MV Agusta’s Superveloce 75 Anniversario, a limited-edition version of the Italian brand’s Superveloce retro sportsbike, sold out within hours of launching this week.
Just 75 examples of the Superveloce 75 Anniversario will be built, with each already pre-ordered with an expected pricetag of €25,000 ($A40,600).
For reference, the standard Superveloce 800, upon which the 75 Anniversario is based, is offered locally from $33,690 rideaway.
Distinguishing the limited-edition variant is a loud tricolour paint scheme, complemented by black and gold wire-spoked wheels and a red Alcantara seat.
Also featured is a bespoke Arrow exhaust system with a dedicated engine map, and exclusive niceties like a numbered aluminium plate, a leather belt detail and an accompanying 75 Anniversario bike cover.
Otherwise, the bike is largely unchanged from the regular MV Agusta Superveloce 800, drawing power from the same 798cc three-cylinder engine delivering 108kW (148hp) and 88Nm.
The bike is highly equipped from standard, with large Brembo brakes, fully adjustable Marzocchi forks and Pirelli Diablo Rosso Corsa II tyres.
Tech comforts include a 5.0-inch TFT display, cruise control, Bluetooth, GPS, smartphone mirroring, rider modes and eight-level traction control.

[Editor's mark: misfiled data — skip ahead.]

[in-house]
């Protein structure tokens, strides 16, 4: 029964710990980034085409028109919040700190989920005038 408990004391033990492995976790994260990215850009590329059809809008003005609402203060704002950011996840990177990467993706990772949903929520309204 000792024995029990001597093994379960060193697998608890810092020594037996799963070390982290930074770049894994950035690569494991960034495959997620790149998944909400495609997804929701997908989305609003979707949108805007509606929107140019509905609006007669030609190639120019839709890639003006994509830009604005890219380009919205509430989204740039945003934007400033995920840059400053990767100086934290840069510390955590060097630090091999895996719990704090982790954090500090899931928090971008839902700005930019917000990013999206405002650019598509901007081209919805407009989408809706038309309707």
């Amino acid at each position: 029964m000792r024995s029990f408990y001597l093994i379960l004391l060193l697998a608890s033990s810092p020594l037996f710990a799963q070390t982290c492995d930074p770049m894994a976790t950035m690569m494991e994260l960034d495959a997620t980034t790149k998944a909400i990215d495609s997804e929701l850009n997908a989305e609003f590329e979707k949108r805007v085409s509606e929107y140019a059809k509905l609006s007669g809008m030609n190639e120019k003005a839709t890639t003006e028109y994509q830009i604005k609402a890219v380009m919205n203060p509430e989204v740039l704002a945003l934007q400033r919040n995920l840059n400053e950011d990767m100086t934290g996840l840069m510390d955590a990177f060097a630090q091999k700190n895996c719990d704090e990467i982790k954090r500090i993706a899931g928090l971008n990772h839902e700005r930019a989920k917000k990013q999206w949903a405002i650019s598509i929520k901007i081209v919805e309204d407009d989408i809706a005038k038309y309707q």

With a dry weight of 173 kilograms, MV Agusta says the Superveloce 800 will hit a top speed of 240km/h.
MV Agusta offered its Superveloce 75 Anniversario on its newly developed website, which had a countdown until it opened its order books.
“To celebrate its legacy of leading-edge engineering and timeless elegance, MV Agusta is launching a very special version of its Superveloce 800, the 75th anniversary, 75-units limited edition. Online reservations for 75 hours only,” the website read.
The site was soon updated: “Superveloce 75 Anniversario is officially sold-out, only hours after its online launch, an unprecedented success for one of the most iconic MV Agusta bikes.”
Spencer has a keen eye for hard news, and does some of his best living on deadline day. He loves more than anything to travel on his motorcycle, and is adamant that Melbourne Bitter is a world-class lager. He also knows how to operate the big computery thing in the office. By night, Spencer plays guitar with Melbourne punk outfit LOJO LOUTS.